So, you asked how many beneficiaries you can have on an annuity. I mean, you must be from the South like I am. I'm from the Charlotte, North Carolina, area originally. I don't live there now, but my family is back there, and we have a huge family. I was thinking about that question, and while writing this blog, I'm like, "Hey, that makes sense. I'm assuming you've got this huge family." How many people can you put down on the annuity? The short answer is as many as you want. I want to go further into that and explain how to layer beneficiaries within an annuity.
Even though it's revocable, meaning you can change it at your whim because you're the annuity owner, the short answer is you can have as many humanly possible. You can fill out form after form, and I have seen a ton, like families with 20 kids and grandkids. I've seen and done those forms for my clients, making sure that the annuity will go in those percentages. But hang in there with me. We'll go through some scenarios that apply to you, and we may evoke a question that you'll contact me, and we'll put something together for you.
Once again, how many beneficiaries can you have on an annuity? Infinity is the answer to that question; you could have as many as possible. If you're thinking about getting an annuity or you might already have one, and if you do already have one, now you know that you can change the beneficiaries on it. So, let's talk about that.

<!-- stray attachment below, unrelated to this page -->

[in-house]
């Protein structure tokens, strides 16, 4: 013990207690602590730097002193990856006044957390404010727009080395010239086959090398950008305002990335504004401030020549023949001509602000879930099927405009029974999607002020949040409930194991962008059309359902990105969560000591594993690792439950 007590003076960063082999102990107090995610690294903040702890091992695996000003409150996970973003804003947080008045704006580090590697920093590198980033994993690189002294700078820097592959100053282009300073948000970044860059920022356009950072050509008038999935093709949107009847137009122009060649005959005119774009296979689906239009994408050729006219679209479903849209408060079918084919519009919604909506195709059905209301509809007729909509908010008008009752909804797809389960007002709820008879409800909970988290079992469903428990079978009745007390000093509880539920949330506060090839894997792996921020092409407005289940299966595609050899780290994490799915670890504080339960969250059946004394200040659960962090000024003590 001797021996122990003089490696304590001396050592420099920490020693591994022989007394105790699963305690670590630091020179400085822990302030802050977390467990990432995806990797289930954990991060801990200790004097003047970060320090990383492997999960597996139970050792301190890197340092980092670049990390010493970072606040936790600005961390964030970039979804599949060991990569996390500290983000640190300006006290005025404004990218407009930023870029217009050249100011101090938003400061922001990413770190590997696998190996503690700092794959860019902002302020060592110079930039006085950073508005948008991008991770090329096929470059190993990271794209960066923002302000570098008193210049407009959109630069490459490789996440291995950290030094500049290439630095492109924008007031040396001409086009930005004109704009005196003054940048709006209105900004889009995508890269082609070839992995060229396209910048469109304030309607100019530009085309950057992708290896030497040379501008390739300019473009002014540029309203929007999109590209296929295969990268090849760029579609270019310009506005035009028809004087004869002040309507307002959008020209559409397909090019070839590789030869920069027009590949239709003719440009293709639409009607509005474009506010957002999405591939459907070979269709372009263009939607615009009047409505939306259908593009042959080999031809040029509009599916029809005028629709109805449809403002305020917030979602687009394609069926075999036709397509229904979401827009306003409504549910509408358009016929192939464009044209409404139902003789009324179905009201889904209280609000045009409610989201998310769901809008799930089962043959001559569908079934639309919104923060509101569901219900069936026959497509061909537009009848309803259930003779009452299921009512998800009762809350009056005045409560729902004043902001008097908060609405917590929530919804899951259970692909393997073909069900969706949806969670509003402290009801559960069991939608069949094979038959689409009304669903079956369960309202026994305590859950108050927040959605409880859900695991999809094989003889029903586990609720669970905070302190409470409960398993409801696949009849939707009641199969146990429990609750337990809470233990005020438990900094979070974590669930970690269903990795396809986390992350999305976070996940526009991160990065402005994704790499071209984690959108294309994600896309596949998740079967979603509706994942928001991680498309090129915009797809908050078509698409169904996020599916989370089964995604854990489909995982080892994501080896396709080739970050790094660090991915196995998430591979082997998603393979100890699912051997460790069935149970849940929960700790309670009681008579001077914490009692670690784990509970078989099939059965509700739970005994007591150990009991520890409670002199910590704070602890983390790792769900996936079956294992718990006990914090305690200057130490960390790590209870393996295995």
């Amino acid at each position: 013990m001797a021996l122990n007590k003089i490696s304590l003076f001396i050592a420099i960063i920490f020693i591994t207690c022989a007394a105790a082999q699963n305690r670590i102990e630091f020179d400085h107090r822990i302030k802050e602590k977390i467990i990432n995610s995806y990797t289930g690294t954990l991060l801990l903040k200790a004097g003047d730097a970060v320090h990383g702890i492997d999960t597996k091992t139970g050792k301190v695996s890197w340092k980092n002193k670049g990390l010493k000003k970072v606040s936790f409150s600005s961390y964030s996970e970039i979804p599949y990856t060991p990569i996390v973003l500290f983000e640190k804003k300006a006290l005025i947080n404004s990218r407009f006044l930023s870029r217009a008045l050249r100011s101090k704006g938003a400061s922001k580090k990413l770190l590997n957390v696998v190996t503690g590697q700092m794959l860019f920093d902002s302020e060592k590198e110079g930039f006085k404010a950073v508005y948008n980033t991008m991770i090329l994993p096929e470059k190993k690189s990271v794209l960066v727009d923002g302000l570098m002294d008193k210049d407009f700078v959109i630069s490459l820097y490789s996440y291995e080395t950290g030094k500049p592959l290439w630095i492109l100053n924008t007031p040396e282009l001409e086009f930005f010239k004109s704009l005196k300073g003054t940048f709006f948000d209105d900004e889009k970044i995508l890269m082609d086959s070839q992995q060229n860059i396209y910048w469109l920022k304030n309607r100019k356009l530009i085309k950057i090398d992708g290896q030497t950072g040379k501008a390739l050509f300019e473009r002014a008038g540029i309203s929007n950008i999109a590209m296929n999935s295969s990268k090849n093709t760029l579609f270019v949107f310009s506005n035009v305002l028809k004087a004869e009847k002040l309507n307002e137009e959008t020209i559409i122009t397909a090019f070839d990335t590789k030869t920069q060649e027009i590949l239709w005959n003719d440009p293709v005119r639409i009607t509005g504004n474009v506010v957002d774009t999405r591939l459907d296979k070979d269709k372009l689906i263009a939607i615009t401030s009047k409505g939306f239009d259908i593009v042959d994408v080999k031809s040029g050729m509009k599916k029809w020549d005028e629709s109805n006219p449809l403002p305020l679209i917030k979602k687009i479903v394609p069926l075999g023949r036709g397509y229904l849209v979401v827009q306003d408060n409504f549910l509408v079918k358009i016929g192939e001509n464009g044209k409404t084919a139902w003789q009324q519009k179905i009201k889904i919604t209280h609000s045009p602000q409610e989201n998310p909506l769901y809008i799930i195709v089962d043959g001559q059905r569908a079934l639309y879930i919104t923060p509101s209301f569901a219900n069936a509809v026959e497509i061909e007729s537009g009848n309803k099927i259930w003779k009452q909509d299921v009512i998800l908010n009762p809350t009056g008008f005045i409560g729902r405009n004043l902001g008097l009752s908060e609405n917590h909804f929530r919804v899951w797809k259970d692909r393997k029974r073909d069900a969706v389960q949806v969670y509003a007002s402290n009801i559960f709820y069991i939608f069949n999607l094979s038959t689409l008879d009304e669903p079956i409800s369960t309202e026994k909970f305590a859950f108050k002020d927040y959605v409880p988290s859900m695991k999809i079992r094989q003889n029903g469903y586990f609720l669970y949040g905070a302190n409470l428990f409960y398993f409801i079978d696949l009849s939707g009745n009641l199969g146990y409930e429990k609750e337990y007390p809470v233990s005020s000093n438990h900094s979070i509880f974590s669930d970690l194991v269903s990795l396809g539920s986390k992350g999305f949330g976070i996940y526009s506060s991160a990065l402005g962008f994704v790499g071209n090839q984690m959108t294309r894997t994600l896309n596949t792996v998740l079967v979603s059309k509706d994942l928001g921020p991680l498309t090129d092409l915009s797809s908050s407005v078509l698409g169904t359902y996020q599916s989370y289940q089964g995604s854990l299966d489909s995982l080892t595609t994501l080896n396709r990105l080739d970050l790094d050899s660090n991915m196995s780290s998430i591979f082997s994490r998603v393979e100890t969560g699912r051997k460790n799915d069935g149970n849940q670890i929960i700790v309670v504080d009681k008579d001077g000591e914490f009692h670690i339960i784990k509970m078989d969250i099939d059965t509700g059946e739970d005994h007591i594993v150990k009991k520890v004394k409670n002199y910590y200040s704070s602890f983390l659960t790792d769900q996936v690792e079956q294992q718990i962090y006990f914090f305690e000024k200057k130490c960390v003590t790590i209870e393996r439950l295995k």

You have an annuity, and this is typically how I see people structure it. I'm assuming you're married. You have a spouse, you have kids, and you have grandkids. And let's just say you even have a trust. Here's what you do from a beneficiary standpoint, you can choose any percentage you want. You can say 50% to the spouse or 50% to the kids, but typically what I see is the spouse will be 100% primary beneficiary. As long as that spouse is alive, they will get the full proceeds of the annuity that you list them as beneficiary. Then I see that the kids and this'll typically be a hundred percent, and you could split it. If there are five kids, it's 20% each. If you like one kid better than the other and want them to fight after your death, do what you want. That's secondary beneficiaries. Then you have grandkids, and this could be 100% tertiary, meaning three. So you die, spouse is alive, and they get the proceeds. You and your spouse die simultaneously, and the kids get the proceeds. How about this? You and your spouse are alive, and somehow the kids pass away, then the grandkids are going to move up to secondary.
Using a Trust
Does that make sense? Now, to throw one more wrinkle into this, you might have a trust set up, and trust, if you're not familiar with it, and you probably are, all that is a legal document that dictates how you want the money to be distributed upon your death. In lieu of putting all of this in place, many people have the trust as the beneficiary, and a lot of the annuity companies allow you to do that. They'd need a copy of this trust, etc., but we can help you with that if you become a client of The Annuity Man. That's how that happens. Okay? Some people just choose a trust. Some people choose the percentages based on primary, secondary, and tertiary. And once again, this is all revocable, not irrevocable, revocable. You can change this at your whim.